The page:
Wednesday, February 20, 2008


Though crowds make me claustrophobic, I could not miss an evening at the Putzchen’s Market. It was touted as the biggest folk festival in North Rhineland Westphalia. A sprawling fun world had sprung up overnight at a village in Beuel, in the first week of September, and lasted for five days.
The night was a riot of colour and noise. Twinkling lights in rainbow shades had turned this small village into a wonderland. Streams of revelers pushed and jostled their way through narrow streets lined with temporary shops selling trinkets and souvenirs from Asia to Timbuktu. Eateries were stocked with mounds of crunchy hazelnuts coated with sugar and spice, and yellow heaps of pop corn. The place reeked of beer and fried wurst. (sausages.) Disco tents and giddy roundabouts, quaint cartoon characters blown into gigantic balloons, and the beckoning giant wheel looming into the skies, offering a bird’s eye view of this riotous fantasyland, were what brought in the crowds.
At the turn of the first millennium, this was called the Pilgrims’ Market. But the memory of a saintly lady associated with it, has been lost in the mists of Time. There was famine in Germany. People and animals roamed the countryside in search of food and water, slowly gravitating towards the Rhine. When they reached this village they were so bone weary that many were on the verge of death. A young lass among them called Adelhaid, pleaded with God to give them water. Legend has it that Mary appeared to her, and told Adelhaid to strike her rod to the ground at a particular place. Lo and behold, a spring of fresh water sprouted from the ground. It was called Putzchen (Miracle Spring)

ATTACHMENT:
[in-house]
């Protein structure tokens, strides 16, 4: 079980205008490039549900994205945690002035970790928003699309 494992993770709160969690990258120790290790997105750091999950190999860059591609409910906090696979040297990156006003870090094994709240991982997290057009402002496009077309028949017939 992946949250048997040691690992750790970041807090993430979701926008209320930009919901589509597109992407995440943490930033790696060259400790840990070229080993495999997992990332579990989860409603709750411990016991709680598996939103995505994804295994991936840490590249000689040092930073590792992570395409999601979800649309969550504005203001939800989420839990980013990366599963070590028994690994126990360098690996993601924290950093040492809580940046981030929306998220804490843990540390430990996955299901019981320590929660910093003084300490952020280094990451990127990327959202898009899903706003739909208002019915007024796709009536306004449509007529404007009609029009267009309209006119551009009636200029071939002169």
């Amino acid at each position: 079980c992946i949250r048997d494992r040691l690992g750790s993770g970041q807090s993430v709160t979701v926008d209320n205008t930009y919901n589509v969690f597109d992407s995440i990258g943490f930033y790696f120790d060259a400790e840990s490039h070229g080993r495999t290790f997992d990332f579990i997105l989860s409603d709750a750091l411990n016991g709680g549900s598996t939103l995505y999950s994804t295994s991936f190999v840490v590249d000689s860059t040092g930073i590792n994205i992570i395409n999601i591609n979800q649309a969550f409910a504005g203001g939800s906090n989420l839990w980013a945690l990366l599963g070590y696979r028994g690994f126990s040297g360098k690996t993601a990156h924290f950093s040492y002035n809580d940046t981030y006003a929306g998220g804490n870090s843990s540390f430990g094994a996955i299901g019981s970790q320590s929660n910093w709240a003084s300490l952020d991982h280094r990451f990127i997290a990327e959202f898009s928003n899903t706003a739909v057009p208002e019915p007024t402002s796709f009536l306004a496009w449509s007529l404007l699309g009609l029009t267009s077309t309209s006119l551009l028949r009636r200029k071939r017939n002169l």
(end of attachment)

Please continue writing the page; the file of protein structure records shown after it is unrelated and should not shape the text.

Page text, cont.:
The water was also supposed to have healing properties. So every year thereafter, pilgrims came here to ask for favours. Many of them camped there for days. Their requirements of food, wine, water and sundries were provided by hawkers and itinerant tradesmen, who travelled with them. And so, the Pilgrims’ Market was born.
Adelhaid the pious woman was the daughter of Count Grafmegangoz and Gerberga. Her father built a church here, and she became its Abbess. She belonged to the Benedictine Order. She founded a Cloister School for poor children and personally supervised its running. She also opened a hospital for the poor and disadvantaged. She died on February 5th, 1015, and her body was interred in a crypt in the church. A blind man was said to have received his sight thirty days after her death. Pilgrims flocked to this church expecting miracles.
But during the Thirty Year Warm the church was completely destroyed. So another church was built close to the Putzchen. Today however, there are no pilgrims. Merely revelers and fun lovers who flock to Putzchen’s market during the festival. Traditionally the market is declared open by unsealing a barrel of beer on the church premises. Profits made by the market are donated to UNICEF.

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